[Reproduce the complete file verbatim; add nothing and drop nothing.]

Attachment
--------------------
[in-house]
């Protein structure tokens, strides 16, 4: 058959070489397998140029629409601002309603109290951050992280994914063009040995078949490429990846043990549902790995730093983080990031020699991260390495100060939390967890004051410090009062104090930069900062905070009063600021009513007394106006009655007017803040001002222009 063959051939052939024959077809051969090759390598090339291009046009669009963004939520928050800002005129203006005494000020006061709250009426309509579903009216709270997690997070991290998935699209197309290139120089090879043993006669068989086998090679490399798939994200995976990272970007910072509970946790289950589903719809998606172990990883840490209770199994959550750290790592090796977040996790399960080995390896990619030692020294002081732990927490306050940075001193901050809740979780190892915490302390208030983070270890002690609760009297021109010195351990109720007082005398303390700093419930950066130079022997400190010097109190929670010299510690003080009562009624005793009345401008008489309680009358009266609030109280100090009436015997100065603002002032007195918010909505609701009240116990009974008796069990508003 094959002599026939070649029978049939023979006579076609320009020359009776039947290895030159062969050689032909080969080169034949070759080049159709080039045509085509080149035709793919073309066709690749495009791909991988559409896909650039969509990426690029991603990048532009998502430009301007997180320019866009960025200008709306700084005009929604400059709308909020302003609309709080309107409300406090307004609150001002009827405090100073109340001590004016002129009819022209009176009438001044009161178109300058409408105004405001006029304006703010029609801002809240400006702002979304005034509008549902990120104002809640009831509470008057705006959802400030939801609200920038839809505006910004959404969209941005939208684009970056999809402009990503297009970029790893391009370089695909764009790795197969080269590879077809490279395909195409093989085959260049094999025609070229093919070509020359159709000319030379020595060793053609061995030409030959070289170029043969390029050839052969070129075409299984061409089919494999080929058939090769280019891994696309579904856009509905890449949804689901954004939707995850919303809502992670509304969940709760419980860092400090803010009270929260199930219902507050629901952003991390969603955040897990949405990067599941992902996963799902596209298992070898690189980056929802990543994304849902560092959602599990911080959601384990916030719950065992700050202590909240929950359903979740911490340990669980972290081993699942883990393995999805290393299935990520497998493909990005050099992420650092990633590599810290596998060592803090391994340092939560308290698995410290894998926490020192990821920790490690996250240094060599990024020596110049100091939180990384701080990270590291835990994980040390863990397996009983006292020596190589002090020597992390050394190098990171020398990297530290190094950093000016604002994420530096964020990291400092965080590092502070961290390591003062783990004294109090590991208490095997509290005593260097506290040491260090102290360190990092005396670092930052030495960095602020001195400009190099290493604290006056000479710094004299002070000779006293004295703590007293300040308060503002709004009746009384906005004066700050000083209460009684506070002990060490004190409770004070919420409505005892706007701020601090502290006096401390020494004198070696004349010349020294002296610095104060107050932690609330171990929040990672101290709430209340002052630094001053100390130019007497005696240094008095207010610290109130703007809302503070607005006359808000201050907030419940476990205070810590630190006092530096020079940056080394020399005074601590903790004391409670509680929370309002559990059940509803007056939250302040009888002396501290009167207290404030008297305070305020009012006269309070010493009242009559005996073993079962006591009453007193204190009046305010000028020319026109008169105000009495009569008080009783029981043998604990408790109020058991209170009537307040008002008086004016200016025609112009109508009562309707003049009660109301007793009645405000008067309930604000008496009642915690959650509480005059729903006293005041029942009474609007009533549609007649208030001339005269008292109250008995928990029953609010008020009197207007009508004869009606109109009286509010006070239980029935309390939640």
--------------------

[in-house]
């Protein structure tokens, strides 16, 4: 058959070489397998140029629409601002309603109290951050992280994914063009040995078949490429990846043990549902790995730093983080990031020699991260390495100060939390967890004051410090009062104090930069900062905070009063600021009513007394106006009655007017803040001002222009 063959051939052939024959077809051969090759390598090339291009046009669009963004939520928050800002005129203006005494000020006061709250009426309509579903009216709270997690997070991290998935699209197309290139120089090879043993006669068989086998090679490399798939994200995976990272970007910072509970946790289950589903719809998606172990990883840490209770199994959550750290790592090796977040996790399960080995390896990619030692020294002081732990927490306050940075001193901050809740979780190892915490302390208030983070270890002690609760009297021109010195351990109720007082005398303390700093419930950066130079022997400190010097109190929670010299510690003080009562009624005793009345401008008489309680009358009266609030109280100090009436015997100065603002002032007195918010909505609701009240116990009974008796069990508003 094959002599026939070649029978049939023979006579076609320009020359009776039947290895030159062969050689032909080969080169034949070759080049159709080039045509085509080149035709793919073309066709690749495009791909991988559409896909650039969509990426690029991603990048532009998502430009301007997180320019866009960025200008709306700084005009929604400059709308909020302003609309709080309107409300406090307004609150001002009827405090100073109340001590004016002129009819022209009176009438001044009161178109300058409408105004405001006029304006703010029609801002809240400006702002979304005034509008549902990120104002809640009831509470008057705006959802400030939801609200920038839809505006910004959404969209941005939208684009970056999809402009990503297009970029790893391009370089695909764009790795197969080269590879077809490279395909195409093989085959260049094999025609070229093919070509020359159709000319030379020595060793053609061995030409030959070289170029043969390029050839052969070129075409299984061409089919494999080929058939090769280019891994696309579904856009509905890449949804689901954004939707995850919303809502992670509304969940709760419980860092400090803010009270929260199930219902507050629901952003991390969603955040897990949405990067599941992902996963799902596209298992070898690189980056929802990543994304849902560092959602599990911080959601384990916030719950065992700050202590909240929950359903979740911490340990669980972290081993699942883990393995999805290393299935990520497998493909990005050099992420650092990633590599810290596998060592803090391994340092939560308290698995410290894998926490020192990821920790490690996250240094060599990024020596110049100091939180990384701080990270590291835990994980040390863990397996009983006292020596190589002090020597992390050394190098990171020398990297530290190094950093000016604002994420530096964020990291400092965080590092502070961290390591003062783990004294109090590991208490095997509290005593260097506290040491260090102290360190990092005396670092930052030495960095602020001195400009190099290493604290006056000479710094004299002070000779006293004295703590007293300040308060503002709004009746009384906005004066700050000083209460009684506070002990060490004190409770004070919420409505005892706007701020601090502290006096401390020494004198070696004349010349020294002296610095104060107050932690609330171990929040990672101290709430209340002052630094001053100390130019007497005696240094008095207010610290109130703007809302503070607005006359808000201050907030419940476990205070810590630190006092530096020079940056080394020399005074601590903790004391409670509680929370309002559990059940509803007056939250302040009888002396501290009167207290404030008297305070305020009012006269309070010493009242009559005996073993079962006591009453007193204190009046305010000028020319026109008169105000009495009569008080009783029981043998604990408790109020058991209170009537307040008002008086004016200016025609112009109508009562309707003049009660109301007793009645405000008067309930604000008496009642915690959650509480005059729903006293005041029942009474609007009533549609007649208030001339005269008292109250008995928990029953609010008020009197207007009508004869009606109109009286509010006070239980029935309390939640």